The Noah Project

Rebuilding a sustainable world.

Science Takes Major Step Toward Protecting Groundwater from Industrial and Domestic Waste

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redOrbit posts information about the advances scientists have made towards shielding groundwater from mining, industrial and domestic waste, all of which can contaminate the water for decades, rendering it unusable and undrinkable.

A team led by Professor Derek Eamus at The National Centre for Groundwater Research and Training (NCGRT) and University of Technology Sydney (UTS) has developed a cheaper and more efficient way to test the optimal design of ‘store-release covers’ – layers of soil and plants that prevent water from leaking into the waste and contaminating the aquifers underneath.
“We found that an effective store-release cover has to have enough capacity to store any additional rain that falls in wetter years. The trees have to grow leaves that cover the entire ground, and their roots have to reach the bottom of the soil cover,” Prof. Eamus says.
“This model removes a lot of guesswork and decreases the number of experiments that we have to carry out. So not only are these covers cheaper to build, they will also be more efficient. This will encourage mining as well as waste management companies to build better covers for their waste.”
The model can also be used anywhere in the world to help tackle the global problem of groundwater pollution, Prof. Eamus says.
The study “Design of store-release covers to minimize deep drainage in the mining and waste-disposal industries: results from a modelling analyses based on ecophysiological principles” by Derek Eamus, Isa Yunusa, Daniel Taylor and Rhys Whitley was recently published in the journal Hydrological Processes. See:http://onlinelibrary.wiley.com/doi/10.1002/hyp.9482/abstract.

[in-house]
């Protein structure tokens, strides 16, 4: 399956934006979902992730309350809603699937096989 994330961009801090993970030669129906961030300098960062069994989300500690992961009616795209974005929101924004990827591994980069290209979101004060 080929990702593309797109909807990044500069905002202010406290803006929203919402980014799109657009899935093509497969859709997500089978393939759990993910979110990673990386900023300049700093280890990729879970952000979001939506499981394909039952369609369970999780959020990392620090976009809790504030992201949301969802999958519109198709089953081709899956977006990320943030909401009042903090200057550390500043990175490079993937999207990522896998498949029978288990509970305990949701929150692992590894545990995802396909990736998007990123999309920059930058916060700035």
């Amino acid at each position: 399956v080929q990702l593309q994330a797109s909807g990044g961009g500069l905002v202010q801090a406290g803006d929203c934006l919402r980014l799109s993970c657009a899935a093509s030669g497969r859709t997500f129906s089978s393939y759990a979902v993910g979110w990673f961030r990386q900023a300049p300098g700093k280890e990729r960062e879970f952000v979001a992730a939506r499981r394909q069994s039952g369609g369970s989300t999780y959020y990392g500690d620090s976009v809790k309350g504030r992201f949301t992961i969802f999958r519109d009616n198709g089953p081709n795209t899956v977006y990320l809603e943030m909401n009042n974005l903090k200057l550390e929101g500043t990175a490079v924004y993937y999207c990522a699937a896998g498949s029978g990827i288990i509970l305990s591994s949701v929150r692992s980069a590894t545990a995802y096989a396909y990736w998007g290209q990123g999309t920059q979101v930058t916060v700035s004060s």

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Author: Daniela

I was born in Croatia, at that time Yugoslavia. My family moved to the US when I was very young, but I still treasure the memories of my grandfather teaching me how to protect myself against the "evil eye," my grandmother shopping early every morning, at the open air market, to buy the freshest vegetables for the day's meals, and the traditions that were the underpinnings of our society. Someone once noted that "For all of us that want to move forward, there are a very few that want to keep the old methods of production, traditions and crafts alive." I am a fellow traveler with those who value the old traditions and folk wisdom. I believe the knowledge they possess can contribute significantly to our efforts to build a more sustainable world; one that values the individual over the corporation, conservation over growth and happiness over wealth.

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